Experience Wisconsin

A Walk to Remember on Geneva Lake’s Shore Path

Photo by Clint Farlinger

Wisconsin has no shortage of scenic hiking trails, but one of its most unique isn’t found in the backwoods. For decades, locals and tourists alike have made the Geneva Lake Shore Path one of the state’s most popular foot-powered destinations.

Framed by a spring-fed lake and a jaw-dropping chain of historic estates in southeastern Wisconsin, this 20-plus-mile path has been unofficially dubbed “The People’s Path.” The moniker comes from local ordinances mandating the entire shoreline be open to the foot-going public. The heart of the path stretches through Lake Geneva, but also treads through the communities of Williams Bay, Fontana and Linn.

In late May, I’m out here with about 200 seventh graders from Lake Geneva Middle School. Like anyone with a massive but ignored jewel in their backyard, most of our students have never set foot on the path. Once they do, they realize what they’ve been missing. From beginning to end, the conversations of local seventh graders aren’t that much different from those of the adult tourists walking alongside them.

“Look at that house! It’s huge!”

“Look at that old wooden boat! That’s awesome!”

“What kind of job do you have to have to afford a house like this?”

“Where’s the next bathroom?”

And so it goes, mile after wonderful mile. Like most on the shore path, we tackle just a portion of it and end with a picnic. Starting at the boat launch in Williams Bay and ending in Lake Geneva’s Library Park, our eight-mile stretch is the easiest on the lake. It takes the slowest of us about three hours. Those with a quicker clip do it in about two-and-a-half.

In our midst, there is also an over-achiever: Jennifer Kinney, a seventh grade math teacher. In the summer, she also teaches in a leadership program at the local high school, whose culminating moment is a hike of the entire lake.

“The kids really appreciate how beautiful it is and how they don’t ever get to do all of the lake,” says Kinney. “We’ll maybe get one kid per summer, who has done half the lake. Rarely do you get a kid who has done the entire lake.”

Like the tourists who flock here, Kinney and her charges are drawn to the shore path by its storied past.

“There is so much history here,” she says, “and the kids have mansions they have to research and watch for. When we get to their mansion, we stop and they do their spiel.”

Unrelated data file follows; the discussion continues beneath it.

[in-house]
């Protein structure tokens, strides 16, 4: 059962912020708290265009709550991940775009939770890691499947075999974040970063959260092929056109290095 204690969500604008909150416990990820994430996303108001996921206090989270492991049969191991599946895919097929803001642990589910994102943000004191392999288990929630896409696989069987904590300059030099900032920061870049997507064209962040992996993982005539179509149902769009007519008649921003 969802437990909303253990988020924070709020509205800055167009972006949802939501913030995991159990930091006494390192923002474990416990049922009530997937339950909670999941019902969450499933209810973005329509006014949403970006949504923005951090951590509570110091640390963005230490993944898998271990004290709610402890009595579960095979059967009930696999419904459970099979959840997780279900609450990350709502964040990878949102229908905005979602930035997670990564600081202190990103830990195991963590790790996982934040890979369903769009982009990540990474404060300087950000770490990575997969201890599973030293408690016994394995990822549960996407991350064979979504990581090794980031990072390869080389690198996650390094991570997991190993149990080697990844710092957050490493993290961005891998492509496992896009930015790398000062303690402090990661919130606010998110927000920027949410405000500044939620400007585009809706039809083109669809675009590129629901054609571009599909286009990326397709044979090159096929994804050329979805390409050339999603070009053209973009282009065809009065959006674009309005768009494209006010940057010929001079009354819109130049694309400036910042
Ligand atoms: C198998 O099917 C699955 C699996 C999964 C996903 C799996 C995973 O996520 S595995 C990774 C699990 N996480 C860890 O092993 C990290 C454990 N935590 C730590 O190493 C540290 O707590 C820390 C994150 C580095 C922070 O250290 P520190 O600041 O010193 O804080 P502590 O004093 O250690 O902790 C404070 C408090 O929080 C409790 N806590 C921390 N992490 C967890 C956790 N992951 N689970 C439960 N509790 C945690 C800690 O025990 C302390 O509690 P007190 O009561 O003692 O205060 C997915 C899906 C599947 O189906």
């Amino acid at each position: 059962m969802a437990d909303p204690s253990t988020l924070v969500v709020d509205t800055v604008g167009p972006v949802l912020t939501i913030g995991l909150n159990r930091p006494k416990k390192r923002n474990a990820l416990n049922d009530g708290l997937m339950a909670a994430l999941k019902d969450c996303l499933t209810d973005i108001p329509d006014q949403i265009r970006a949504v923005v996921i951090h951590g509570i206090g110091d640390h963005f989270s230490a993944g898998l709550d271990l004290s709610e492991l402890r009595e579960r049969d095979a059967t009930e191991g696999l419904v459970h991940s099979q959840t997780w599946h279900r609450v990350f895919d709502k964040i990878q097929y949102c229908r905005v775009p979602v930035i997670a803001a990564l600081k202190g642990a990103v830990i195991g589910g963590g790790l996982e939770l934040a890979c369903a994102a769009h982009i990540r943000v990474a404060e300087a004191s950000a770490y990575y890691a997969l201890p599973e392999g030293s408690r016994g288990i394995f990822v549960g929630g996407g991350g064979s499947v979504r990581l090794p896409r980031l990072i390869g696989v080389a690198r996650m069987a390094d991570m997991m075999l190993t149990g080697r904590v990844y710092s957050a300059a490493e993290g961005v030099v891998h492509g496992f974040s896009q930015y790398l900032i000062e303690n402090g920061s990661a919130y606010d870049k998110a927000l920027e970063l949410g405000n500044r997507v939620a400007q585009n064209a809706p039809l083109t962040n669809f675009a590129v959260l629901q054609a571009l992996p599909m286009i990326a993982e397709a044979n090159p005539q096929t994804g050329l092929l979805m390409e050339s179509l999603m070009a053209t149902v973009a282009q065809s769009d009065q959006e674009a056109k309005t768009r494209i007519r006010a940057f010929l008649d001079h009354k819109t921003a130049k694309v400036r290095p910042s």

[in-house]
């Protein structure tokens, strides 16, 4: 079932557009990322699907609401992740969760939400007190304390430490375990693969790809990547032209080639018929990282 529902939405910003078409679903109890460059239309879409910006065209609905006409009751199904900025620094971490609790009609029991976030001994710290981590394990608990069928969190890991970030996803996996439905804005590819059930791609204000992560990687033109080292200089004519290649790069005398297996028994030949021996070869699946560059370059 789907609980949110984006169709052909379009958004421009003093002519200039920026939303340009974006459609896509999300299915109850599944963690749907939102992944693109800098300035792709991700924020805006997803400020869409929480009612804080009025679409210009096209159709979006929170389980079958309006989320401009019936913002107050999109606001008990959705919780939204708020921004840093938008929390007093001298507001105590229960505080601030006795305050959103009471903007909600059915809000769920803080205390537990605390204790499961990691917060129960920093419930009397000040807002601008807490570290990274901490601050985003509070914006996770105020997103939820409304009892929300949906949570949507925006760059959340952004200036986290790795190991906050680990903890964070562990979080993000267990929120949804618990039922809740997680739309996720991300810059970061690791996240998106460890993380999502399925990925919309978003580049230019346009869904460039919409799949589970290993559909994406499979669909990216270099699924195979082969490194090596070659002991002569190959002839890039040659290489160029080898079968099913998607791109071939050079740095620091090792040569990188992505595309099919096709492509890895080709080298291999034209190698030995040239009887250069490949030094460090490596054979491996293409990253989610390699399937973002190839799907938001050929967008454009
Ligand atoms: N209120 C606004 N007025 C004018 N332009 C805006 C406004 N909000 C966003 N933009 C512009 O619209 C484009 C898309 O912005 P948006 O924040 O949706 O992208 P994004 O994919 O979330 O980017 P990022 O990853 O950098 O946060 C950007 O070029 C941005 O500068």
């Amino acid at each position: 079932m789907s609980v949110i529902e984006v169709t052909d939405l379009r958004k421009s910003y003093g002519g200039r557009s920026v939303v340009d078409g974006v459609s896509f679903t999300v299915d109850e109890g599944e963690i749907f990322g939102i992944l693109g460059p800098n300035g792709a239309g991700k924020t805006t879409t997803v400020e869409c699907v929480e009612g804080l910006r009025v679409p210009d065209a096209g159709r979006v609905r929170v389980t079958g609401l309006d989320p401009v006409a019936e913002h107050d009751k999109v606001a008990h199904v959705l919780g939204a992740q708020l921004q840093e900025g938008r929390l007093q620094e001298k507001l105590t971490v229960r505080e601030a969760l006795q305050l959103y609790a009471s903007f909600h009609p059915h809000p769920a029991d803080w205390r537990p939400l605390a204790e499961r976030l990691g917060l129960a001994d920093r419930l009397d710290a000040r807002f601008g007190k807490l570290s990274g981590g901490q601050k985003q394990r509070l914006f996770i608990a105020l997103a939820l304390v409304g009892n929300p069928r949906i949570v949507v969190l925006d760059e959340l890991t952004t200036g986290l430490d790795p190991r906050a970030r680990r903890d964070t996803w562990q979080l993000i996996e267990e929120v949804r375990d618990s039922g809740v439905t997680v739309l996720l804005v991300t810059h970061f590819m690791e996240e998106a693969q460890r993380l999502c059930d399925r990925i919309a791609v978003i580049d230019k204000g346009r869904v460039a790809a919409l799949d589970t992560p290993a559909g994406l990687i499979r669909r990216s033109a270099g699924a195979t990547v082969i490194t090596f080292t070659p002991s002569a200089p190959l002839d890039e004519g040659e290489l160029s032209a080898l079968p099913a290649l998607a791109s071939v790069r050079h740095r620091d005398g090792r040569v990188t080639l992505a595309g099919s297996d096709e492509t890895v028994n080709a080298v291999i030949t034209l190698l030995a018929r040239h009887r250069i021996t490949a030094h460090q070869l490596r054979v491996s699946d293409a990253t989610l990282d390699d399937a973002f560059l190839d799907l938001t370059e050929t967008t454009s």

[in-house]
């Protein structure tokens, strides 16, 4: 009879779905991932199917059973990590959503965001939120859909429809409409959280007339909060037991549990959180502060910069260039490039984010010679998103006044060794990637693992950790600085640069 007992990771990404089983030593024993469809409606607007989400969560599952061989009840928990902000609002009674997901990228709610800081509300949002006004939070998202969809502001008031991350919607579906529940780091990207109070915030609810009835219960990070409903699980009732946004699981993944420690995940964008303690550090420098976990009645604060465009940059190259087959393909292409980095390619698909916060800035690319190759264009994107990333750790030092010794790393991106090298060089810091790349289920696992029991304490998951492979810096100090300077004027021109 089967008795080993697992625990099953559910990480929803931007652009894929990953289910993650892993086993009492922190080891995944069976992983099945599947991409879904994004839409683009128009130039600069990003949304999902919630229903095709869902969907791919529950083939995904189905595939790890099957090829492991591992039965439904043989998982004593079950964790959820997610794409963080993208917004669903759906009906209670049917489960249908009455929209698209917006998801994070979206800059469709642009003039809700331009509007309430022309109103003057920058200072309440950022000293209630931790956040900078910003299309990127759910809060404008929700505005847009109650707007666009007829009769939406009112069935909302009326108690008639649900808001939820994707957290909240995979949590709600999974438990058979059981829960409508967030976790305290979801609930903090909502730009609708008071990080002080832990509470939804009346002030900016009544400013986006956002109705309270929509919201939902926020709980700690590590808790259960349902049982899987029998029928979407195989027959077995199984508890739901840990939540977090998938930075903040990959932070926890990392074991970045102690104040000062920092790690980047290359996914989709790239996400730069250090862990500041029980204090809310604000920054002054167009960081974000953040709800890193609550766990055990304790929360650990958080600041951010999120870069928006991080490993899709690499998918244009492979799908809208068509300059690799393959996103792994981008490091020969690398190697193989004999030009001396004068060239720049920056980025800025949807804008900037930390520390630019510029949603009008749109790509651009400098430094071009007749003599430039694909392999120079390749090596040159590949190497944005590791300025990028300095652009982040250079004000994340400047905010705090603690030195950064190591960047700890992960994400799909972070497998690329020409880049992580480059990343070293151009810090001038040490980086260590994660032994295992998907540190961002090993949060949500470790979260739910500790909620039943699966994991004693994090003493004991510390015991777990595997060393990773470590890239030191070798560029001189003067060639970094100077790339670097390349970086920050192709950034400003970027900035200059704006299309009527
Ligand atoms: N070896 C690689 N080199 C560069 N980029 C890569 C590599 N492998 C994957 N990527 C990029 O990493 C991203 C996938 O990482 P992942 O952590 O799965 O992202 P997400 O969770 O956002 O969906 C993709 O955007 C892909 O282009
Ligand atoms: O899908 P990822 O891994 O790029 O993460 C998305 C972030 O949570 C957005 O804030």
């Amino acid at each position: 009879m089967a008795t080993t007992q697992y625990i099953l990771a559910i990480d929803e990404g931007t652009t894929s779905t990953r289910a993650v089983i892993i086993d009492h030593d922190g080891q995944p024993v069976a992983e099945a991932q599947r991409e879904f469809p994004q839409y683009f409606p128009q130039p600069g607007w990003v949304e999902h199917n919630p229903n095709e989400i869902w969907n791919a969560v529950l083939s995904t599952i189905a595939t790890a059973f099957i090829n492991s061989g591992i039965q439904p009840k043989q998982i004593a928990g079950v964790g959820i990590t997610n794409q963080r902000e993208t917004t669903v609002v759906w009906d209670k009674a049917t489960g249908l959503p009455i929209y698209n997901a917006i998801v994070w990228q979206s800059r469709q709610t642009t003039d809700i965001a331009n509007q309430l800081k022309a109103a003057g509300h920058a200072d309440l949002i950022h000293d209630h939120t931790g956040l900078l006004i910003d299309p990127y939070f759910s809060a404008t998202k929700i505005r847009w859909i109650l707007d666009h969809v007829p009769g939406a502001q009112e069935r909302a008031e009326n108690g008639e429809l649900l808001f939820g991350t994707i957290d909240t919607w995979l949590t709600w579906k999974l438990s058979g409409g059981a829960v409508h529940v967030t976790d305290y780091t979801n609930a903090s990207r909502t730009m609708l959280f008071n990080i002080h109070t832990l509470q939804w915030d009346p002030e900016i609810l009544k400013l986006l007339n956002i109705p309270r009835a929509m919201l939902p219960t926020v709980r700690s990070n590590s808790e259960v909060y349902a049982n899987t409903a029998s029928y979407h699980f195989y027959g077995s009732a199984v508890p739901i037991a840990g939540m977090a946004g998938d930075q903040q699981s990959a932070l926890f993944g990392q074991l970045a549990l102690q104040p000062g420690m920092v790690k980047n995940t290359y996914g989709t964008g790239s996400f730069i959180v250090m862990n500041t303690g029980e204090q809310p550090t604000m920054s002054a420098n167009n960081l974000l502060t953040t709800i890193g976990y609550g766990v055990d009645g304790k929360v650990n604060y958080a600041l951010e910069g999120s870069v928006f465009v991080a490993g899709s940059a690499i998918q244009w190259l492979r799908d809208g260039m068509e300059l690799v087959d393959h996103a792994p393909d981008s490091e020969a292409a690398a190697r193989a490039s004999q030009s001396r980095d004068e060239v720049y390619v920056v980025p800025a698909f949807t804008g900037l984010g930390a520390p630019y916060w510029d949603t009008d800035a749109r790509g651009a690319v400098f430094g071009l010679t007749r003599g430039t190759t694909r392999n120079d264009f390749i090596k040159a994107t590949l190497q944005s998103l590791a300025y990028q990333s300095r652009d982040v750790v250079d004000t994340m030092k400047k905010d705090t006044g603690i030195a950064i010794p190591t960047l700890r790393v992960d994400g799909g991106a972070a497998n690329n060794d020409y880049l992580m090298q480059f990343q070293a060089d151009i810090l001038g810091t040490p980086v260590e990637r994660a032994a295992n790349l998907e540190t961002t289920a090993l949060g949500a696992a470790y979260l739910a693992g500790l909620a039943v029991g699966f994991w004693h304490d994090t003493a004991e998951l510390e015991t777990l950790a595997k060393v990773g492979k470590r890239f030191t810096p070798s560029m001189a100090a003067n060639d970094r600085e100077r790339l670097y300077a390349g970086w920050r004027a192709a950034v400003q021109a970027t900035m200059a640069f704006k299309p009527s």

In the event you aren’t lucky enough to walk the lake with these high school history buffs, here’s some shore path highlights:

Lake Geneva’s first citizens were Native Americans, who lived here peaceably until they were forcibly displaced in the mid 1800s. Following the Great Chicago Fire of 1871, affluent families who had been summering at resorts here found a true refuge as the Windy City rebuilt. The Wrigleys, Maytags and Schwinns are just a few of the movers and shakers who built summer homes on these shores, and the Wrigleys still have multiple residences here.

Century-old estates that cause pause include Stone Manor, the largest single- family home built on the lake and visible from Library Park; Glanworth Gardens, also known as The Driehaus Estate, is on the north shore of the lake, between Williams Bay and Lake Geneva, and features grounds designed by the landscape architects who gave us Central Park; and Aloha Lodge, on the southern shore, was once occupied by Tracy Drake of the Drake Hotel and still has his china inside.

No matter which direction you head, though, you’ll have plenty of breathtaking history to take in, and unlike my seventh graders, you don’t need a permission slip. Just show up and start walking.

Shore Path 101

Enjoy the Geneva Lake Shore Path more with these tips:

Geneva Lake Shore Path Routes For Every Fitness


 This article originally appeared in the 2014 spring/summer issue of Experience Wisconsin magazine. The contents of this article were checked for accuracy when it was published; however, it’s possible some of the information has changed. We recommend you call first if you have specific questions for the destinations, attractions or restaurants mentioned in this article. 

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